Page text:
A Year in Review, and the Search for a Cure: Cystic Fibrosis Research Highlights from 2017
The life expectancy of those with cystic fibrosis has been on an upwards swing for quite some time now, thanks largely to medical advances in diagnostic and treatment capabilities. However, the search for a cure is still very much an urgent necessity, as cystic fibrosis continues to claim beautiful lives and shatter families.
In light of this, it makes sense to keep an eye on ongoing research towards a cure for this deadly genetic disease. So here you’ll read about research on cystic fibrosis that was rolled out last year, in 2017. What follows is a brief summary of two 2017 studies on potential cures for cystic fibrosis.
Study #1, January 2017 – “Can Cystic Fibrosis Patients Finally Catch a Breath With Orkambi?”
This study took a good look at the Orkambi treatment protocol – which consists of a drug combination of lumacaftor and ivacaftor. In principle, at least, these drugs are able to correct many of the molecular causes of cystic fibrosis (read this for a friendly guide to the biology of cystic fibrosis).
Since cystic fibrosis is fundamentally caused by a malfunctioning protein – the CFTR protein – both lumacaftor and ivacaftor act on the protein in distinct ways to improve its function (such that this protein behaves in the way it does in healthy human cells). This drug combo is dubbed the Orkambi protocol, and requires a daily oral dose of lumacaftor and ivacaftor every 12 hours.
The study referenced above reviewed all available clinical data on the Orkambi protocol, and concluded that – at present – this is not much of a cure for cystic fibrosis, but more of a strategy for managing symptoms. As the study noted, “Orkambi therapy displayed only modest improvements in lung function and pulmonary exacerbations.”
Furthermore, the cost of this therapy is quite prohibitive – around $259,000 USD per year.
Nonetheless, this study ended on an upbeat tone, with the conclusion that “…the long-term benefits of Orkambi require further assessment and we are all curiously awaiting the results of long-term…studies for these two revolutionary CF drugs.”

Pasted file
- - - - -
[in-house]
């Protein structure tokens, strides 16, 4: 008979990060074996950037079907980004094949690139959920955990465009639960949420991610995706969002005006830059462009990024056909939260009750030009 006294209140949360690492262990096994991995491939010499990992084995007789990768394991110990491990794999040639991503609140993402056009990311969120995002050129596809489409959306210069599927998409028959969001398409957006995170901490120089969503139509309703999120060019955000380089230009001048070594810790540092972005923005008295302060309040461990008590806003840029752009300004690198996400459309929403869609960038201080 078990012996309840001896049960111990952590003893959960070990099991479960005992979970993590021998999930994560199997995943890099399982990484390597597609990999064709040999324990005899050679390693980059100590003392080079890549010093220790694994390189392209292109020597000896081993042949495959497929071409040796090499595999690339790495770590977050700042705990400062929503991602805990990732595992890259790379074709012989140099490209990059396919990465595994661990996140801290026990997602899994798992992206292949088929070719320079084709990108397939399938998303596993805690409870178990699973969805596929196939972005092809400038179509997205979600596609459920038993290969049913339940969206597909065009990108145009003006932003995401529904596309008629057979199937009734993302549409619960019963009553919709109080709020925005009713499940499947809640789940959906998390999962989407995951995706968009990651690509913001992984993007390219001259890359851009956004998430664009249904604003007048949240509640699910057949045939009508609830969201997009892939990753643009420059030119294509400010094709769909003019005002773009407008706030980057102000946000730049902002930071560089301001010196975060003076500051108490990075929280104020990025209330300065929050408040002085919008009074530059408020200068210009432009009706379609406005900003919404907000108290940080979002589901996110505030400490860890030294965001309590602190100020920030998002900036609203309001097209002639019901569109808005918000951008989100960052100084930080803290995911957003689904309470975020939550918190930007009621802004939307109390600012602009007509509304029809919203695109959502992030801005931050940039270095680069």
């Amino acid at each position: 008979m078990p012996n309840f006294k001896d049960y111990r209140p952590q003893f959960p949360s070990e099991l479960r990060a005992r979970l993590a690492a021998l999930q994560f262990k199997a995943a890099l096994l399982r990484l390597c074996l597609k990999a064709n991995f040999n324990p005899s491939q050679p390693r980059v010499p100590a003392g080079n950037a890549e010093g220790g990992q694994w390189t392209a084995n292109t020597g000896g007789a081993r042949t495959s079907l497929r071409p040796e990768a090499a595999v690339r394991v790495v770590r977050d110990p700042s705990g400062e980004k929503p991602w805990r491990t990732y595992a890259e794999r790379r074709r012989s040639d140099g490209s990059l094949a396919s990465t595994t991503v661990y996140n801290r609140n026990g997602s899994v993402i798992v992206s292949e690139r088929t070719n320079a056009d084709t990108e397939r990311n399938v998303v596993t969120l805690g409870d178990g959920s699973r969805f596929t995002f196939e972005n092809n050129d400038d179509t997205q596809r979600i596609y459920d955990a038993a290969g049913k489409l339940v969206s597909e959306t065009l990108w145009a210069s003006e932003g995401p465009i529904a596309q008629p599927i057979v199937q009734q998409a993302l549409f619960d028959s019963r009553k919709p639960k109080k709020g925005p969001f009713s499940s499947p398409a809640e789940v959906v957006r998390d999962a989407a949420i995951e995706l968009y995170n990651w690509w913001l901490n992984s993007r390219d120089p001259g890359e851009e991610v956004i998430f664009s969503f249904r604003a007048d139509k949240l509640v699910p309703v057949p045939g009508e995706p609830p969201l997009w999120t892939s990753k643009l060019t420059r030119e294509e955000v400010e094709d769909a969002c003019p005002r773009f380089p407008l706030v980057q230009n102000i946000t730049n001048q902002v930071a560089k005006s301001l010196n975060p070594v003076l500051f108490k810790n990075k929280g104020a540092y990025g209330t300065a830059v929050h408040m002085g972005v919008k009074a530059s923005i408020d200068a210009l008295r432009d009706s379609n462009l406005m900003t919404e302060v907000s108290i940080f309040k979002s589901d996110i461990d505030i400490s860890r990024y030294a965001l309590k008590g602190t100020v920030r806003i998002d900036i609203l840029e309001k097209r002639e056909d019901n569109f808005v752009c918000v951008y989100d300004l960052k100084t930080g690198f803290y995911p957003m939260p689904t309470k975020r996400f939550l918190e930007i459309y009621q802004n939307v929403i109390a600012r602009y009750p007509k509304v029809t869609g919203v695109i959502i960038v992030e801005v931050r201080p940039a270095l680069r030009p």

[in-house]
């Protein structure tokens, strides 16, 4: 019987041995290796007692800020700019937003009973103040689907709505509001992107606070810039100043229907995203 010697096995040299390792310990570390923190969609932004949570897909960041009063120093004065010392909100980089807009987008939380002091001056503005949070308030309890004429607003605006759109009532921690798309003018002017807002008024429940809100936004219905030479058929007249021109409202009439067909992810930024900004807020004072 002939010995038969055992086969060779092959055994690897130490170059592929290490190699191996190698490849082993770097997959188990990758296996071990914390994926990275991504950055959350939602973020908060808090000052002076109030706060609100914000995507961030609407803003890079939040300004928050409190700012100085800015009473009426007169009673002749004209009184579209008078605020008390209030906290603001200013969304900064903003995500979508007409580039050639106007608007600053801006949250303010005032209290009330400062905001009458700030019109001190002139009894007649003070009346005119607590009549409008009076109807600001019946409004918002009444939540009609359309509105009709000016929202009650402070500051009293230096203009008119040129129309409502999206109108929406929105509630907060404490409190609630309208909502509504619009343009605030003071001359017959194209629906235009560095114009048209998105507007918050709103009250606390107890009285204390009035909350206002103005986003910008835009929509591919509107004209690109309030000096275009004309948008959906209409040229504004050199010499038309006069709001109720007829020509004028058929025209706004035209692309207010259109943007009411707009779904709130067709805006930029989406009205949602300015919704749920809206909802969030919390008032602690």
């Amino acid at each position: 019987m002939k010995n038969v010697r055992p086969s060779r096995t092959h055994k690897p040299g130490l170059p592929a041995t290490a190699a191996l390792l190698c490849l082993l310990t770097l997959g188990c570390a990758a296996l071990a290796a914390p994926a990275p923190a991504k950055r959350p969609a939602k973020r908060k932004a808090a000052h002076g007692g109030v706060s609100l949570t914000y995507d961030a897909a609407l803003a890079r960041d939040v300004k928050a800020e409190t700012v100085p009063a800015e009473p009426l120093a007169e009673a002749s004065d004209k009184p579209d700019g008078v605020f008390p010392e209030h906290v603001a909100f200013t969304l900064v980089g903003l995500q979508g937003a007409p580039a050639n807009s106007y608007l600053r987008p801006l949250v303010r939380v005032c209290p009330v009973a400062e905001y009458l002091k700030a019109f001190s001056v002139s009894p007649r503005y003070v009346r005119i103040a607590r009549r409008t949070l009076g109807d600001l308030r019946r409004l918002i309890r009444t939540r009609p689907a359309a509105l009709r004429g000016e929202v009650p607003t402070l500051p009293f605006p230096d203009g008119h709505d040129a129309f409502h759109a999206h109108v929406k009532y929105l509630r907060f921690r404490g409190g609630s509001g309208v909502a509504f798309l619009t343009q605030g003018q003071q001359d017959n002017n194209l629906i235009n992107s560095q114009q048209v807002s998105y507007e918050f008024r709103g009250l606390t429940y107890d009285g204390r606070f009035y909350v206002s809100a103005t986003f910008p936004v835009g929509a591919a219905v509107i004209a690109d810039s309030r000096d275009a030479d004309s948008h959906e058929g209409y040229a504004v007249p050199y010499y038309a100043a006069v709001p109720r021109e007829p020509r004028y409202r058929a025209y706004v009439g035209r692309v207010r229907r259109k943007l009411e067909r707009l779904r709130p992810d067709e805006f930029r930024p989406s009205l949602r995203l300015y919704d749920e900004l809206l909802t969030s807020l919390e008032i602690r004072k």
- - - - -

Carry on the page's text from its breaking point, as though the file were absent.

Study #2: June 2017 – “Correcting CFTR folding defects by small-molecule correctors to cure cystic fibrosis”
Released in the summer of last year, this report began with the following premise: since cystic fibrosis is often caused by a damaged, misshapen CFTR protein – how can we correct the shape of this protein, such that it functions correctly? (Just like a few mismatching gears can destroy the functionality of a watch, a few badly-shaped proteins – like CFTR – can wreak havoc on the human body.)
The report went on to answer that question it posed by reviewing current research drugs that could “fix” the badly-shaped CFTR protein in individuals with cystic fibrosis. For example, it noted that two therapeutic research medicines – Cavosonstat and Riociguat – have shown promise in correcting the function of damaged CFTR proteins.
However, this review of available research medicines showed that none of them individually are able to completely correct the badly-shaped CFTR proteins; hence the need for combination drug protocols (like Orkambi, mentioned above).
The study wrapped up with the following note: “The near future will see a number of these drug combinations approved for CF, with the expectation that significant rescue, close to a cure for CF, will be obtained.”
As you can see, there’s still much research that must be done to finally cure cystic fibrosis. This research requires funding, which is why JWLS donates a portion of all profits to Cystic Fibrosis Canada. To shop JWLS watches and help the fight against cystic fibrosis, go here.
(For other ways you can support research on cystic fibrosis, read this.)